Will UN conference in Poznan save the climate?

Ban Ki-moon, Secretary-General of the UN

Ban Ki-moon, Secretary-General of the UN

Kyoto-1 must be replaced with Kyoto-2 in Copenhagen in December of 2009. Time must be left for its ratification. Kyoto-2 should enter in force on January 1, 2013 because Kyoto-1 ends on December 31, 2012.

The official title of the Poznan conference is the 14th UN Framework Convention on Climate Change. This is the fourth conference of the signatories to the Kyoto Protocol.

The pattern diagrams of the Kyoto process are the only simple and clear documents. As for the protocol, it is not even observed.

There are no grounds to expect a breakthrough in Poznan. It would be good if the conference encouraged us to take better care of the world climate.

In brief, the Kyoto protocol is an agreement committing its signatories to reduce the release of industry-produced greenhouse gas emissions. Its 161 participants pledged to cut back by 2012 their collective GHG emission by 5.2% as compared to the 1990 base level.

The United States is the number one violator of the protocol. It accounts for about 35% of harmful emissions. Having signed the protocol, it refused to ratify it. Without its participation, the protocol does not make much sense.

Having ratified the protocol in 2004, Russia behaved in a typically Russian way. It announced numerous projects to promote the protocol. Much was said about the need to invest in the development of eco-friendly technologies, and to set up a market to trade greenhouse gas emission quotas. But these were just words. In practice, Russia has not done anything at all. To be honest, we do not even know what we emit into the air for lack of a law enabling us to create a national registry to measure greenhouse gas emissions. The government explains this by the absence of scientifically substantiated criteria for measuring them since scientists cannot agree on these criteria.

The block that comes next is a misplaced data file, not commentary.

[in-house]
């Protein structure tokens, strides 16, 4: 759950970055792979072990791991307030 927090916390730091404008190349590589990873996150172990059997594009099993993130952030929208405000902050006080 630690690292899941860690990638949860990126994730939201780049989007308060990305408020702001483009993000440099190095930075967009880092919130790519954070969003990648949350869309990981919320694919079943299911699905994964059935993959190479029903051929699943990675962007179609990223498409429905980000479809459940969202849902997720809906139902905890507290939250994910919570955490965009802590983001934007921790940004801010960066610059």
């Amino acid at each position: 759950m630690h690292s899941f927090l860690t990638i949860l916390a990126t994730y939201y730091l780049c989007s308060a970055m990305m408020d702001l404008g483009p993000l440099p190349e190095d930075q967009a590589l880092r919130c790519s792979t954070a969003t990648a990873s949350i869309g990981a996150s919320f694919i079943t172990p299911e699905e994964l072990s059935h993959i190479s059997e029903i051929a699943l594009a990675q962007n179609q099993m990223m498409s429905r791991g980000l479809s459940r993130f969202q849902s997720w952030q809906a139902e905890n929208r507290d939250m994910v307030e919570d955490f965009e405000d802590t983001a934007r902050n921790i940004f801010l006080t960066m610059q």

On December 11 and 12, the Poznan conference will host the leading government officials from the participating countries. They will express their opinion about the conference. Americans have forewarned that they expect the conference to display realism and profound understanding of the problem. This sounds as if they are ready to reject any decisions the conference might make.

India and China behave as if the conference has little to do with them. When they joined the Kyoto protocol, their economies did not foul up the air as mercilessly as they are now, and no restrictions were imposed on them. By some estimates, China has already caught up with the United States in the scale of greenhouse gas emissions, while India is pulling ahead of Germany, France, and Britain.

Many scientists insist on changing the quota system. They suggest that quotas should be traded at centralized auctions to make more money, and invest all of it into the development of alternative energy sources. This will have to be done. Blocking greenhouse gas emissions with the Kyoto protocol is like patching millions of holes in a hose. Both Poznan and Copenhagen can only provide interim solutions.

The opinions expressed in this article are the author's and do not necessarily represent those of RIA Novosti.

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